5. Assistance to the families and reparation
Victims of enforced disappearances are not only those who have been disappeared, but also their families. Relatives are enduring pain and anguish, as a consequence of the continuous uncertainty about the fate or the whereabouts of their loved ones. In the immense majority of cases, the disappeared persons are men and it is the women who are left alone. The gendered dimension of the phenomenon of enforced disappearances should be duly taken into consideration.
Family members are also prevented from exercising their rights and obligations due to the legal uncertainty created by the absence of the disappeared person. This uncertainty has many legal consequences, among others on the status of marriage, guardianship of under age children, right to social allowances of members of the families and management of property of the disappeared person. When asked, officials told us that there were no specific legal institutions designed to deal with these complex issues. To address this issue, the State of Pakistan should enable the issuance of a “declaration of absence by reason of enforced disappearance.”
During some meetings with officials, we heard that relatives of the disappeared are often taken care of by the extended family and that, in any case, they can file a civil claim in court in order to obtain compensation. But the issue of “compensation” should be clearly distinguished from the aid that should be provided to the families to cope with the dire consequences of the absence of the main breadwinner.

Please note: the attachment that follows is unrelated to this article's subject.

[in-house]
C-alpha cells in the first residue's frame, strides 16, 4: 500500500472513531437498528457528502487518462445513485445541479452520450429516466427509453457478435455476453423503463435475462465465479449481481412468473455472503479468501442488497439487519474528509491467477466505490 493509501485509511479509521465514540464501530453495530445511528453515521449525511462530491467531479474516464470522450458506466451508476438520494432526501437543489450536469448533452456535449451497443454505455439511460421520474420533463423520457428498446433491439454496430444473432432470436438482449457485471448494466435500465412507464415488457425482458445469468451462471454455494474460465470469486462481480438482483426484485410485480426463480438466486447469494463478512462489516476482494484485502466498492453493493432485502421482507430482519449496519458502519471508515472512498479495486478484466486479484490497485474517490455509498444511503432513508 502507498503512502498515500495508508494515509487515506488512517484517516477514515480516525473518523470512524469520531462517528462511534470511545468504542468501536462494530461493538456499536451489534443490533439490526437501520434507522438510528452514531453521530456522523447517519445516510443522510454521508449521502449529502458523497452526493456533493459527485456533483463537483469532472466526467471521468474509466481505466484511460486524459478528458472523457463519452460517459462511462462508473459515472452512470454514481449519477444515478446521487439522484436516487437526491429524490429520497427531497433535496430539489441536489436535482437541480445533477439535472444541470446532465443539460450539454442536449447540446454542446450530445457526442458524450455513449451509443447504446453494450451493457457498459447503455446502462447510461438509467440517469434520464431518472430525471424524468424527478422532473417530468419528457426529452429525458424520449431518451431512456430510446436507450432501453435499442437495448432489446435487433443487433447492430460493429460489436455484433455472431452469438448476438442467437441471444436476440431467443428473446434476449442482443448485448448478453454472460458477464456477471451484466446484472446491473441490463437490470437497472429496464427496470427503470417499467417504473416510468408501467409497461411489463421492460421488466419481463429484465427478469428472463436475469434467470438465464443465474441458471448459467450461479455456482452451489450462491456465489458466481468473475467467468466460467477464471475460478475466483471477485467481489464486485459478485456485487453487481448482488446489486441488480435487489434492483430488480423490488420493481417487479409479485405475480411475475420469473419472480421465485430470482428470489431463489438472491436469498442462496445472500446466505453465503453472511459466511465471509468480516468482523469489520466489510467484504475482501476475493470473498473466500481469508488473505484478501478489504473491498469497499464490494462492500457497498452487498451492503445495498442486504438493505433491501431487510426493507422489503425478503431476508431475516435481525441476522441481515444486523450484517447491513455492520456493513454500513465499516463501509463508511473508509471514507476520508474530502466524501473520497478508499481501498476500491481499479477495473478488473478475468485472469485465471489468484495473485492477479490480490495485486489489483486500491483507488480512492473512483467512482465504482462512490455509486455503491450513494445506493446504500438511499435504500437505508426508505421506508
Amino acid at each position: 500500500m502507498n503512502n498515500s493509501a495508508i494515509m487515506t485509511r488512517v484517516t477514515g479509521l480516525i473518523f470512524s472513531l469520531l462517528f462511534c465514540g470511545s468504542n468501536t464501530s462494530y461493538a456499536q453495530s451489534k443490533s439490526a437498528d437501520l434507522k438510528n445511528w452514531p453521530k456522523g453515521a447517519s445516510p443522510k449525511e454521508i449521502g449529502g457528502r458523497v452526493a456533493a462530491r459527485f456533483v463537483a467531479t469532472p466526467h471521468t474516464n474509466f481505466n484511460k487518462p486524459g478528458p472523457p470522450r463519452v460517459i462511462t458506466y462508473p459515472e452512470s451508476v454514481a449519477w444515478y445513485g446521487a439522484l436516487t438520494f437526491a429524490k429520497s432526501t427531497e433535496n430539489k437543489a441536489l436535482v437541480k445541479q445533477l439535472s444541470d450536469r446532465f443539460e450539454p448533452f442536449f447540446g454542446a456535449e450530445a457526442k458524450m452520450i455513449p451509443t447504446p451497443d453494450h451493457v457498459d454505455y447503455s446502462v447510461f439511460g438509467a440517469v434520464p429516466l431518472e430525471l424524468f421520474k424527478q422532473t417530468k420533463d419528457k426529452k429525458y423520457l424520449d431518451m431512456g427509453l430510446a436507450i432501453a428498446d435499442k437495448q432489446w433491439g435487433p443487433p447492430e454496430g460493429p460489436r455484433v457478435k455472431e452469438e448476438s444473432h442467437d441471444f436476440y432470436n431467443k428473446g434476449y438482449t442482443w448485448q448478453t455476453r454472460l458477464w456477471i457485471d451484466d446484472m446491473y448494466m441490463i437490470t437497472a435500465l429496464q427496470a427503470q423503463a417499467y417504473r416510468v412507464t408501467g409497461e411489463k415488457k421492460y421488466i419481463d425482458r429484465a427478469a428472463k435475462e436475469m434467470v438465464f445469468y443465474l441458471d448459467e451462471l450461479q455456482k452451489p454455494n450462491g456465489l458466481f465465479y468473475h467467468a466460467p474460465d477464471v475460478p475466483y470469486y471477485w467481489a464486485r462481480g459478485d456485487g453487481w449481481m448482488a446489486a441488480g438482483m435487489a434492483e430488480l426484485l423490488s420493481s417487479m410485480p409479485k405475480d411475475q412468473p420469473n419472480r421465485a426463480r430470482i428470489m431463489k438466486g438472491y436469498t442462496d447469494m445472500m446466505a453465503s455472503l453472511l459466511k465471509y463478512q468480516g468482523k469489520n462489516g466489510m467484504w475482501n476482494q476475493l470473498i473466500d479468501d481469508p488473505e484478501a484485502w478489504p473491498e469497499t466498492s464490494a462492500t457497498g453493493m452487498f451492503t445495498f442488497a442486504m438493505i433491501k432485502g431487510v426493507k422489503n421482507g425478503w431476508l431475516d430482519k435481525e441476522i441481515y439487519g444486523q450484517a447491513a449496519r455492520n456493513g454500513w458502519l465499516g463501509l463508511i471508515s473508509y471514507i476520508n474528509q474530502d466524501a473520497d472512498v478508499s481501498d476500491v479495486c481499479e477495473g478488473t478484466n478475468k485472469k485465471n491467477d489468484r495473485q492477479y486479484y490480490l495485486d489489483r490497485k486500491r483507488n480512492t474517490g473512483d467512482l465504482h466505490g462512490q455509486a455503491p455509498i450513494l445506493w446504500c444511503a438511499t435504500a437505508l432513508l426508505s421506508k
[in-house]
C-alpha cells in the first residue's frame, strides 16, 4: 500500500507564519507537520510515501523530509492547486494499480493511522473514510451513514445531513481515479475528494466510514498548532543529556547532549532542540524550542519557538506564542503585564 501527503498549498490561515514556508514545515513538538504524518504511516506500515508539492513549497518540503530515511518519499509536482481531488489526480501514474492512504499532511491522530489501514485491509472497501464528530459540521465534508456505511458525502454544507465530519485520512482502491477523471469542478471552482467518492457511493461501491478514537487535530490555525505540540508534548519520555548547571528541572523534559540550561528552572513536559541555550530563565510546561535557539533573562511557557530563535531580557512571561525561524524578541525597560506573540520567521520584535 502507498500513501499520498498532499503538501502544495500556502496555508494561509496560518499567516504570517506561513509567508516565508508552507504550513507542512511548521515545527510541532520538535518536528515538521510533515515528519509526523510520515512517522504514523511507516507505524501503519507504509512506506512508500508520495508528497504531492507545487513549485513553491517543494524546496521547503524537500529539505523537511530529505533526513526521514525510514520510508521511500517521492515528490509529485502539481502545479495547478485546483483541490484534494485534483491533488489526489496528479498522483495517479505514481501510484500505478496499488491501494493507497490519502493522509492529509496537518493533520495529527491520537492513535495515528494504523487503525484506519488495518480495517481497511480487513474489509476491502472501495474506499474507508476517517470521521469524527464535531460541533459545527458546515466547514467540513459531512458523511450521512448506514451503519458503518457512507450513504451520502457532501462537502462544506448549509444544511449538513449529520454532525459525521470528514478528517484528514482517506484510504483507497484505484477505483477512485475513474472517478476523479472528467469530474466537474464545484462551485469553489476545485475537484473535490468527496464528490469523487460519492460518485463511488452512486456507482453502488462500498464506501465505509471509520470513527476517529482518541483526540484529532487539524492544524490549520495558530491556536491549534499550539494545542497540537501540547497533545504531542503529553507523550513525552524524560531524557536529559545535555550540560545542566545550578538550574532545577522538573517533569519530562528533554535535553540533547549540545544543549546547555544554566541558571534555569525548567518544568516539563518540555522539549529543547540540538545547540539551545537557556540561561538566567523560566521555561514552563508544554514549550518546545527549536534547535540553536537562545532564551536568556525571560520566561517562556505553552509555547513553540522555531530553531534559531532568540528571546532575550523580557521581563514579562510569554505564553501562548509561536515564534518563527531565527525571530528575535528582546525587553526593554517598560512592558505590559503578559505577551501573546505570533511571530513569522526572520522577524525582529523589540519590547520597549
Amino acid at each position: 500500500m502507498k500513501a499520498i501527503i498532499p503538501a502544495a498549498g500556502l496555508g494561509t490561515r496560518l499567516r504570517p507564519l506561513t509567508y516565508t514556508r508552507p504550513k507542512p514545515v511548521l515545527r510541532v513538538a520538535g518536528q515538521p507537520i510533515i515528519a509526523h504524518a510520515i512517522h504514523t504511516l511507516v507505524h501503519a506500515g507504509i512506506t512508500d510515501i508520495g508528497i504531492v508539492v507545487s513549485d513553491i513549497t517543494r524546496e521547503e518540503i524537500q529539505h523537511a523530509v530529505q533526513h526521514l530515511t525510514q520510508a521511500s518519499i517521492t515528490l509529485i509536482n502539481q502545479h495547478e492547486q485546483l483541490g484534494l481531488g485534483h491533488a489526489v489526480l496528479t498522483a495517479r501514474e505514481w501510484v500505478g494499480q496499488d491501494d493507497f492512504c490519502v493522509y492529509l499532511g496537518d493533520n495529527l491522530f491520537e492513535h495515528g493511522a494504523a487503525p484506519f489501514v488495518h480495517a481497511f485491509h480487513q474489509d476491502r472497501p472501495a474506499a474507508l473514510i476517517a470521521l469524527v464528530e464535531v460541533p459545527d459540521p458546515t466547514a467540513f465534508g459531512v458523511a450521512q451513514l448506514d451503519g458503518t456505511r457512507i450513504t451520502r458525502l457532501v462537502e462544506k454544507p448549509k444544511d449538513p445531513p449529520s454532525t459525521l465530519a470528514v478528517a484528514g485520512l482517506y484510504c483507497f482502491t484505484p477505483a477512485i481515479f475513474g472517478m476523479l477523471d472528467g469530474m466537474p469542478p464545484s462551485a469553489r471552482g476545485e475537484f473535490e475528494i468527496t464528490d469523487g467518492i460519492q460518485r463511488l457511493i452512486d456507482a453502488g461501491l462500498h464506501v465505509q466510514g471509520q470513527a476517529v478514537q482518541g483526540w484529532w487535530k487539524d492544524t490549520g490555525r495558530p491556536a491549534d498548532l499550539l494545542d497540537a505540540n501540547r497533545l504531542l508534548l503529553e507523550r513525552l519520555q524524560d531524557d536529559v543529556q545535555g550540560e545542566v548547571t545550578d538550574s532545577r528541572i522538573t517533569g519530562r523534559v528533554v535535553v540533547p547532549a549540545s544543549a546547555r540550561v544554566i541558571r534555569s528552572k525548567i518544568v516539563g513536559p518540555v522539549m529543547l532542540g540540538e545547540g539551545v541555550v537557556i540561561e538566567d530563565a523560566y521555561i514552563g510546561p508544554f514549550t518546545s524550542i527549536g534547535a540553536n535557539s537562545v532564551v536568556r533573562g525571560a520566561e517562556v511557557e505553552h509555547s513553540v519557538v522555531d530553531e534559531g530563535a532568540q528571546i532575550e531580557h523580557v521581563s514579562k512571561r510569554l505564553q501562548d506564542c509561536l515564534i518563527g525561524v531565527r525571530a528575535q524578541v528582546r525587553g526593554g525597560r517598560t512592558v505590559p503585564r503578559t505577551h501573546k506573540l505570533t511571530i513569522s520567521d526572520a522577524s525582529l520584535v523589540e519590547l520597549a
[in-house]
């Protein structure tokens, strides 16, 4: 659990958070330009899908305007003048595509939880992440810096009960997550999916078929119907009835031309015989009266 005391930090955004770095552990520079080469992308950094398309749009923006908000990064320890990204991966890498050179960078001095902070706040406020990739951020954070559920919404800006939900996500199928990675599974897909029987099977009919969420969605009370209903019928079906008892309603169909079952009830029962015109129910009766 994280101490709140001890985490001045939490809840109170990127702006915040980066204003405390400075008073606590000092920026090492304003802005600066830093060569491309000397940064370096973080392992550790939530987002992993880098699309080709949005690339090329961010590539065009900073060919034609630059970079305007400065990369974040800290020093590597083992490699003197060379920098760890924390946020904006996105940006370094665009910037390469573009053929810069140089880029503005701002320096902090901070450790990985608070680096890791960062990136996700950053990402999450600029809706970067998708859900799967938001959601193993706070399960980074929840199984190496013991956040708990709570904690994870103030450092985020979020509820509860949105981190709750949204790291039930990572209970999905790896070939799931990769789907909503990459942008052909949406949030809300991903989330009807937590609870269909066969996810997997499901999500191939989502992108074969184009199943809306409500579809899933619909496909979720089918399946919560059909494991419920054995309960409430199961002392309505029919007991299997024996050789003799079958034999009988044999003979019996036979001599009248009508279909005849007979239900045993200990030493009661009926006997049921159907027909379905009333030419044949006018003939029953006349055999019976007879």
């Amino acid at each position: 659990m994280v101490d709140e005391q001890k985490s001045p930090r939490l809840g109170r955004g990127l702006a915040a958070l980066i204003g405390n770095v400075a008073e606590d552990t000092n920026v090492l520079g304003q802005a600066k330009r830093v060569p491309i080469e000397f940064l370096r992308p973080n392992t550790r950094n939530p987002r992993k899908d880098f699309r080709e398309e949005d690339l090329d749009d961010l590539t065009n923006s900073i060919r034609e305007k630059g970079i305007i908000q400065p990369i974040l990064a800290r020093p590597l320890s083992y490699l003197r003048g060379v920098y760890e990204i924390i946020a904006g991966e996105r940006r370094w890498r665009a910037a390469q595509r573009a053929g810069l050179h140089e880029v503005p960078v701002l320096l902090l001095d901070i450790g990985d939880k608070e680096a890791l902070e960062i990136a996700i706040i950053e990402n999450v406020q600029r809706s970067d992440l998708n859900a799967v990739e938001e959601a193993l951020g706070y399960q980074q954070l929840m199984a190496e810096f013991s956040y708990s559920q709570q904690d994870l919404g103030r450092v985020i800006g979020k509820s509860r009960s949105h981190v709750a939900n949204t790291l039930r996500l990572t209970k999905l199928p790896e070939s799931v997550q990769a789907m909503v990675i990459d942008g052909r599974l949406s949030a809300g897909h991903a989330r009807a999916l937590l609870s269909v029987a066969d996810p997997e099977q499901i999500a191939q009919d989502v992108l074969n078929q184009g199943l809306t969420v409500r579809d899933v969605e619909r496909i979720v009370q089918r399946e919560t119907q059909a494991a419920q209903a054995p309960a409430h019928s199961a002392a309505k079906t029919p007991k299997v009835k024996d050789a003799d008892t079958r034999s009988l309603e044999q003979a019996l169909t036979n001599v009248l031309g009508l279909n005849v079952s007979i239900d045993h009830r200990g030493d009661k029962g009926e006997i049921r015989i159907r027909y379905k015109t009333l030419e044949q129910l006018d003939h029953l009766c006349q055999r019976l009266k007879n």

The WGEID recommends the establishment of mechanisms providing for social allowances or appropriate social and medical measures for relatives of disappeared persons in relation to the physical, mental and economic consequences of the absence of the disappeared. In this respect, we welcome the information provided by the Advisor to the Prime Minister on Human Rights that there is an existing fund dedicated to women which could be used for this purpose.
In no case should the acceptance of financial support for members of the families be considered as a waiver of the right to integral reparation for the damage caused by the crime of enforced disappearances, in accordance with article 19 of the Declaration.
In addition to the punishment of the perpetrators and the right to monetary compensation, the right to obtain reparation for acts of enforced disappearance under article 19 of the Declaration also includes the means for as complete rehabilitation as possible. This obligation refers to medical and psychological care and rehabilitation for any form of physical or mental damage as well as to legal and social rehabilitation, guarantees of non-repetition, restoration of personal liberty, family life, citizenship, employment or property, return to one’s place of residence and similar forms of restitution, satisfaction and reparation which may remove the consequences of the enforced disappearance.
The WGEID would like now to share a number of preliminary recommendations to the State of Pakistan. It is to be noted that these recommendations – as well as the conclusions we have just exposed – are not exhaustive and will be complemented in the final report, which will be presented before the Human Rights Council at one of its sessions in 2013: